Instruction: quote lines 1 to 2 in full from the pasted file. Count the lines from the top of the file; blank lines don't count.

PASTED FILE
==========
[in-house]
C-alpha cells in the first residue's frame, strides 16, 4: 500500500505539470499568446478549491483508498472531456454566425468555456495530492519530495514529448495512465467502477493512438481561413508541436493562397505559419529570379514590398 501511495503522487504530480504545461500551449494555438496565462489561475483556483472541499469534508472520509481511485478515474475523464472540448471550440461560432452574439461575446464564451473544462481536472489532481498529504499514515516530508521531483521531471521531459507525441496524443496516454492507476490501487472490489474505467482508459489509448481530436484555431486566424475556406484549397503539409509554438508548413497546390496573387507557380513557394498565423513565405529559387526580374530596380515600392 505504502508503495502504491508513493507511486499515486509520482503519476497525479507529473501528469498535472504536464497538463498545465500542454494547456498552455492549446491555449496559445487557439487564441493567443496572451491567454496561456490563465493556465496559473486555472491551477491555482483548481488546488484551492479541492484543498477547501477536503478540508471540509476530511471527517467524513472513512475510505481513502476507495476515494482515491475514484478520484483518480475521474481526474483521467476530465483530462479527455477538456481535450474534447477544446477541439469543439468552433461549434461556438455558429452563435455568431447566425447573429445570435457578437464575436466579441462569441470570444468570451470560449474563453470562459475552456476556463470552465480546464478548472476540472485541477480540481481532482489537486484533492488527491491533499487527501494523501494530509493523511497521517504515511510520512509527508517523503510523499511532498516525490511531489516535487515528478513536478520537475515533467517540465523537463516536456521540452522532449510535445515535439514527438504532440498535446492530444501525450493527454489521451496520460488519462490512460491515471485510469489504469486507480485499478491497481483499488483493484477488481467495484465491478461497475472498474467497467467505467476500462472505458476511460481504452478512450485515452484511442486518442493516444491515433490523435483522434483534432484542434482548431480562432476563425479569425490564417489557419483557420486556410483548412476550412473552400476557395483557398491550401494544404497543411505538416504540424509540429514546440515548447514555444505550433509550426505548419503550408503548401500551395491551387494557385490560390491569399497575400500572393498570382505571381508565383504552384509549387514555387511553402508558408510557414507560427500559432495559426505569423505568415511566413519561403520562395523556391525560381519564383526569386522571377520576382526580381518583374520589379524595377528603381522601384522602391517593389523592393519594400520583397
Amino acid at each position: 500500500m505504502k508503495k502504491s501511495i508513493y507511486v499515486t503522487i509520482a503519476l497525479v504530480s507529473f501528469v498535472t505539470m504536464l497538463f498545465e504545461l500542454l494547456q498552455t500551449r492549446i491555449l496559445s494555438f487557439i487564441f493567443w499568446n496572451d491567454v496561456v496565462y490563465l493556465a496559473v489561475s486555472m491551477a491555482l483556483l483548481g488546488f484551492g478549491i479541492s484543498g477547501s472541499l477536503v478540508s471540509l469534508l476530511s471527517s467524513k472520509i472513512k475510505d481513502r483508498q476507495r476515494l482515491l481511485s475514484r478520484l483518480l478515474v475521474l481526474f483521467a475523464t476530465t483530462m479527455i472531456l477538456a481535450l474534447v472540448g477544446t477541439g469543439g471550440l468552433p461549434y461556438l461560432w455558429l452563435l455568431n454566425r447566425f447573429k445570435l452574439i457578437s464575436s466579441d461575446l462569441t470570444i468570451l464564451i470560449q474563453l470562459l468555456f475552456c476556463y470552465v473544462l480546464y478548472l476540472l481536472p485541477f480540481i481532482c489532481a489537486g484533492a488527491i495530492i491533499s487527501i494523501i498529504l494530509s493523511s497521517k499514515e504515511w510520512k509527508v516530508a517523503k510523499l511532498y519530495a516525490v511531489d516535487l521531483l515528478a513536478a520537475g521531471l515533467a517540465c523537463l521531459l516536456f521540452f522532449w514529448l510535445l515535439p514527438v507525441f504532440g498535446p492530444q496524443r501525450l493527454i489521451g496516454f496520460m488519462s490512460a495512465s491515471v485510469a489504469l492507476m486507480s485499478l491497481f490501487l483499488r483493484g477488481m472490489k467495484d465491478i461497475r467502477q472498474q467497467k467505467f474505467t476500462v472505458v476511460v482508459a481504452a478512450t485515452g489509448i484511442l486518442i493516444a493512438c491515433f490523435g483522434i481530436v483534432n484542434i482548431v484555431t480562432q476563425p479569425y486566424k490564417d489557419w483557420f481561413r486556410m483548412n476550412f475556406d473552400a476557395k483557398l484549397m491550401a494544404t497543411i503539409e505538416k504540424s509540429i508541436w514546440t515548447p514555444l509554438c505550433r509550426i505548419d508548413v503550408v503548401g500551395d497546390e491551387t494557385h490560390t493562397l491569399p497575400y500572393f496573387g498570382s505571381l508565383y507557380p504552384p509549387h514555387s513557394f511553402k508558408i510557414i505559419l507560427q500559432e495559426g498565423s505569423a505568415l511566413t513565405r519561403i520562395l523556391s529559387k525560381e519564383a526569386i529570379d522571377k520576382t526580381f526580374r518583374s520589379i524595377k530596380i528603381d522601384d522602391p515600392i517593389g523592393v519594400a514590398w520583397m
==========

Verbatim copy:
[in-house]
C-alpha cells in the first residue's frame, strides 16, 4: 500500500505539470499568446478549491483508498472531456454566425468555456495530492519530495514529448495512465467502477493512438481561413508541436493562397505559419529570379514590398 501511495503522487504530480504545461500551449494555438496565462489561475483556483472541499469534508472520509481511485478515474475523464472540448471550440461560432452574439461575446464564451473544462481536472489532481498529504499514515516530508521531483521531471521531459507525441496524443496516454492507476490501487472490489474505467482508459489509448481530436484555431486566424475556406484549397503539409509554438508548413497546390496573387507557380513557394498565423513565405529559387526580374530596380515600392 505504502508503495502504491508513493507511486499515486509520482503519476497525479507529473501528469498535472504536464497538463498545465500542454494547456498552455492549446491555449496559445487557439487564441493567443496572451491567454496561456490563465493556465496559473486555472491551477491555482483548481488546488484551492479541492484543498477547501477536503478540508471540509476530511471527517467524513472513512475510505481513502476507495476515494482515491475514484478520484483518480475521474481526474483521467476530465483530462479527455477538456481535450474534447477544446477541439469543439468552433461549434461556438455558429452563435455568431447566425447573429445570435457578437464575436466579441462569441470570444468570451470560449474563453470562459475552456476556463470552465480546464478548472476540472485541477480540481481532482489537486484533492488527491491533499487527501494523501494530509493523511497521517504515511510520512509527508517523503510523499511532498516525490511531489516535487515528478513536478520537475515533467517540465523537463516536456521540452522532449510535445515535439514527438504532440498535446492530444501525450493527454489521451496520460488519462490512460491515471485510469489504469486507480485499478491497481483499488483493484477488481467495484465491478461497475472498474467497467467505467476500462472505458476511460481504452478512450485515452484511442486518442493516444491515433490523435483522434483534432484542434482548431480562432476563425479569425490564417489557419483557420486556410483548412476550412473552400476557395483557398491550401494544404497543411505538416504540424509540429514546440515548447514555444505550433509550426505548419503550408503548401500551395491551387494557385490560390491569399497575400500572393498570382505571381508565383504552384509549387514555387511553402508558408510557414507560427500559432495559426505569423505568415511566413519561403520562395523556391525560381519564383526569386522571377520576382526580381518583374520589379524595377528603381522601384522602391517593389523592393519594400520583397